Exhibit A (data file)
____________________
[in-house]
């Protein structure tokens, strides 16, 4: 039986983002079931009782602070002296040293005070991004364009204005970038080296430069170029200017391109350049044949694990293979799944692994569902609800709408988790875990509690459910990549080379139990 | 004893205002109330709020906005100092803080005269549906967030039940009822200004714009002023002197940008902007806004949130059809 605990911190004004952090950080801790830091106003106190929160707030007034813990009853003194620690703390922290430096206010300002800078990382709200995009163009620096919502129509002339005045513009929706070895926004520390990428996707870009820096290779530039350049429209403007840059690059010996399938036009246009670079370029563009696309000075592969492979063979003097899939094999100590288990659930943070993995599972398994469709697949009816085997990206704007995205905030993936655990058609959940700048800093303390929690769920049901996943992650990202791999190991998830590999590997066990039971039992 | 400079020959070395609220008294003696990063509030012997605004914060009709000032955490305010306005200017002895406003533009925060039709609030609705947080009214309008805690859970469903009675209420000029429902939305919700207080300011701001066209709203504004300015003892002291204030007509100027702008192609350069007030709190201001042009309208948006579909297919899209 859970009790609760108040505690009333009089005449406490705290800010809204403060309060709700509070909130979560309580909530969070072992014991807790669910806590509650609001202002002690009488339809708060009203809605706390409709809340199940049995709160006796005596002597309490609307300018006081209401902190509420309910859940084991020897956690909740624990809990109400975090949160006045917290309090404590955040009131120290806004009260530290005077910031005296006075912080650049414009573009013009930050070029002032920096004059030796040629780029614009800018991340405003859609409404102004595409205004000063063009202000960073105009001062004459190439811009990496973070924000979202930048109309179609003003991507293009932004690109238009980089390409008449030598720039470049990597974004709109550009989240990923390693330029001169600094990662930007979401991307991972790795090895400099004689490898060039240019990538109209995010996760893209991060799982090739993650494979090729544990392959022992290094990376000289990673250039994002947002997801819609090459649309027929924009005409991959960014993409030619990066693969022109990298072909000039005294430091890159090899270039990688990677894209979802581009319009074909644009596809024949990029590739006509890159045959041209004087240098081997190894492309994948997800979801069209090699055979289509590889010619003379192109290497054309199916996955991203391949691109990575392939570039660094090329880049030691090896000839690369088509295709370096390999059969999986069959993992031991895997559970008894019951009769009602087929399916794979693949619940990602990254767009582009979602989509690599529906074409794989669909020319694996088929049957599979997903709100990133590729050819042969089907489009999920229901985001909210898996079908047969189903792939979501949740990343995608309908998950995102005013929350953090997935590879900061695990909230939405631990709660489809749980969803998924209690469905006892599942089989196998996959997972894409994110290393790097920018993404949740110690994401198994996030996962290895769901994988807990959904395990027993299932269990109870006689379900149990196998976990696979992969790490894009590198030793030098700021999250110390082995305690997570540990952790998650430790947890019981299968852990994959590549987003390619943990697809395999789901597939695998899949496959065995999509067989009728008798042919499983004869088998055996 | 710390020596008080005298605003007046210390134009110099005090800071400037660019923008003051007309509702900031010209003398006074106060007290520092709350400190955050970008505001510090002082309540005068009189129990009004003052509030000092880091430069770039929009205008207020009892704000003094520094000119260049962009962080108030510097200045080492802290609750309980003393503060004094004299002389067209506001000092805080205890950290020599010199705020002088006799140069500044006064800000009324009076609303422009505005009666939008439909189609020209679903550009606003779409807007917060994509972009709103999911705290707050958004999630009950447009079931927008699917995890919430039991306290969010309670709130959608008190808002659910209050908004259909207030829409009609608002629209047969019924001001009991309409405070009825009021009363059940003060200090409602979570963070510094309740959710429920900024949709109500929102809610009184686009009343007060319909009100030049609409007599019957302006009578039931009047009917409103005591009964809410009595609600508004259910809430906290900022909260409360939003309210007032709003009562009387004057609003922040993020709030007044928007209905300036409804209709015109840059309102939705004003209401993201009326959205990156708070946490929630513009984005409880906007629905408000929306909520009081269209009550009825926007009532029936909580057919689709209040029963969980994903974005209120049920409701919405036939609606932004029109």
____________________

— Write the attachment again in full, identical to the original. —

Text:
[in-house]
């Protein structure tokens, strides 16, 4: 039986983002079931009782602070002296040293005070991004364009204005970038080296430069170029200017391109350049044949694990293979799944692994569902609800709408988790875990509690459910990549080379139990 | 004893205002109330709020906005100092803080005269549906967030039940009822200004714009002023002197940008902007806004949130059809 605990911190004004952090950080801790830091106003106190929160707030007034813990009853003194620690703390922290430096206010300002800078990382709200995009163009620096919502129509002339005045513009929706070895926004520390990428996707870009820096290779530039350049429209403007840059690059010996399938036009246009670079370029563009696309000075592969492979063979003097899939094999100590288990659930943070993995599972398994469709697949009816085997990206704007995205905030993936655990058609959940700048800093303390929690769920049901996943992650990202791999190991998830590999590997066990039971039992 | 400079020959070395609220008294003696990063509030012997605004914060009709000032955490305010306005200017002895406003533009925060039709609030609705947080009214309008805690859970469903009675209420000029429902939305919700207080300011701001066209709203504004300015003892002291204030007509100027702008192609350069007030709190201001042009309208948006579909297919899209 859970009790609760108040505690009333009089005449406490705290800010809204403060309060709700509070909130979560309580909530969070072992014991807790669910806590509650609001202002002690009488339809708060009203809605706390409709809340199940049995709160006796005596002597309490609307300018006081209401902190509420309910859940084991020897956690909740624990809990109400975090949160006045917290309090404590955040009131120290806004009260530290005077910031005296006075912080650049414009573009013009930050070029002032920096004059030796040629780029614009800018991340405003859609409404102004595409205004000063063009202000960073105009001062004459190439811009990496973070924000979202930048109309179609003003991507293009932004690109238009980089390409008449030598720039470049990597974004709109550009989240990923390693330029001169600094990662930007979401991307991972790795090895400099004689490898060039240019990538109209995010996760893209991060799982090739993650494979090729544990392959022992290094990376000289990673250039994002947002997801819609090459649309027929924009005409991959960014993409030619990066693969022109990298072909000039005294430091890159090899270039990688990677894209979802581009319009074909644009596809024949990029590739006509890159045959041209004087240098081997190894492309994948997800979801069209090699055979289509590889010619003379192109290497054309199916996955991203391949691109990575392939570039660094090329880049030691090896000839690369088509295709370096390999059969999986069959993992031991895997559970008894019951009769009602087929399916794979693949619940990602990254767009582009979602989509690599529906074409794989669909020319694996088929049957599979997903709100990133590729050819042969089907489009999920229901985001909210898996079908047969189903792939979501949740990343995608309908998950995102005013929350953090997935590879900061695990909230939405631990709660489809749980969803998924209690469905006892599942089989196998996959997972894409994110290393790097920018993404949740110690994401198994996030996962290895769901994988807990959904395990027993299932269990109870006689379900149990196998976990696979992969790490894009590198030793030098700021999250110390082995305690997570540990952790998650430790947890019981299968852990994959590549987003390619943990697809395999789901597939695998899949496959065995999509067989009728008798042919499983004869088998055996 | 710390020596008080005298605003007046210390134009110099005090800071400037660019923008003051007309509702900031010209003398006074106060007290520092709350400190955050970008505001510090002082309540005068009189129990009004003052509030000092880091430069770039929009205008207020009892704000003094520094000119260049962009962080108030510097200045080492802290609750309980003393503060004094004299002389067209506001000092805080205890950290020599010199705020002088006799140069500044006064800000009324009076609303422009505005009666939008439909189609020209679903550009606003779409807007917060994509972009709103999911705290707050958004999630009950447009079931927008699917995890919430039991306290969010309670709130959608008190808002659910209050908004259909207030829409009609608002629209047969019924001001009991309409405070009825009021009363059940003060200090409602979570963070510094309740959710429920900024949709109500929102809610009184686009009343007060319909009100030049609409007599019957302006009578039931009047009917409103005591009964809410009595609600508004259910809430906290900022909260409360939003309210007032709003009562009387004057609003922040993020709030007044928007209905300036409804209709015109840059309102939705004003209401993201009326959205990156708070946490929630513009984005409880906007629905408000929306909520009081269209009550009825926007009532029936909580057919689709209040029963969980994903974005209120049920409701919405036939609606932004029109």